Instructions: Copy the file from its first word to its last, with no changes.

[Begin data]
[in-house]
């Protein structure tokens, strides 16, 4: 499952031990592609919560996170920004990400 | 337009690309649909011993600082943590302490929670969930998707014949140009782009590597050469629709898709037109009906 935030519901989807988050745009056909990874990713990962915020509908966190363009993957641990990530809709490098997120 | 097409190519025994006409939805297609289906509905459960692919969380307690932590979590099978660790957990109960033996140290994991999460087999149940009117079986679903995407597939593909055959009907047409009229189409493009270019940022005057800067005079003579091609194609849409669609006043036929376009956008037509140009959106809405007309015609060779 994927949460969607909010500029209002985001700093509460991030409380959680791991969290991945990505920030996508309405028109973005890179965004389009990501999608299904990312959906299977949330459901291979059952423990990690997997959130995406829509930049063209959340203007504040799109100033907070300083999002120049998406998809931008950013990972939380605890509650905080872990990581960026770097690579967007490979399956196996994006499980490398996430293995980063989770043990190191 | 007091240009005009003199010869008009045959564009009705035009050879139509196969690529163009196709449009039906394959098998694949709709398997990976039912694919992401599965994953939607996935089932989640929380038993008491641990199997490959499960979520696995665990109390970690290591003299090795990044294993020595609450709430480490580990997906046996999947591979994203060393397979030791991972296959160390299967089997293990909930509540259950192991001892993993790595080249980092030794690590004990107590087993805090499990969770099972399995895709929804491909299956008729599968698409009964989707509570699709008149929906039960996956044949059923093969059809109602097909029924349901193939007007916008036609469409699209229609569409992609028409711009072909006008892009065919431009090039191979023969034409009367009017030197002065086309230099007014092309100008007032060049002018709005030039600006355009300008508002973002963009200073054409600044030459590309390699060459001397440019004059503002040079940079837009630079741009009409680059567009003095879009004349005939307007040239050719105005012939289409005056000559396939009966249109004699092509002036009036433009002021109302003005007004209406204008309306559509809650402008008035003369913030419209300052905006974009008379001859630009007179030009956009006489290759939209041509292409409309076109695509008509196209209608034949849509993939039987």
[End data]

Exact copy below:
[in-house]
């Protein structure tokens, strides 16, 4: 499952031990592609919560996170920004990400 | 337009690309649909011993600082943590302490929670969930998707014949140009782009590597050469629709898709037109009906 935030519901989807988050745009056909990874990713990962915020509908966190363009993957641990990530809709490098997120 | 097409190519025994006409939805297609289906509905459960692919969380307690932590979590099978660790957990109960033996140290994991999460087999149940009117079986679903995407597939593909055959009907047409009229189409493009270019940022005057800067005079003579091609194609849409669609006043036929376009956008037509140009959106809405007309015609060779 994927949460969607909010500029209002985001700093509460991030409380959680791991969290991945990505920030996508309405028109973005890179965004389009990501999608299904990312959906299977949330459901291979059952423990990690997997959130995406829509930049063209959340203007504040799109100033907070300083999002120049998406998809931008950013990972939380605890509650905080872990990581960026770097690579967007490979399956196996994006499980490398996430293995980063989770043990190191 | 007091240009005009003199010869008009045959564009009705035009050879139509196969690529163009196709449009039906394959098998694949709709398997990976039912694919992401599965994953939607996935089932989640929380038993008491641990199997490959499960979520696995665990109390970690290591003299090795990044294993020595609450709430480490580990997906046996999947591979994203060393397979030791991972296959160390299967089997293990909930509540259950192991001892993993790595080249980092030794690590004990107590087993805090499990969770099972399995895709929804491909299956008729599968698409009964989707509570699709008149929906039960996956044949059923093969059809109602097909029924349901193939007007916008036609469409699209229609569409992609028409711009072909006008892009065919431009090039191979023969034409009367009017030197002065086309230099007014092309100008007032060049002018709005030039600006355009300008508002973002963009200073054409600044030459590309390699060459001397440019004059503002040079940079837009630079741009009409680059567009003095879009004349005939307007040239050719105005012939289409005056000559396939009966249109004699092509002036009036433009002021109302003005007004209406204008309306559509809650402008008035003369913030419209300052905006974009008379001859630009007179030009956009006489290759939209041509292409409309076109695509008509196209209608034949849509993939039987």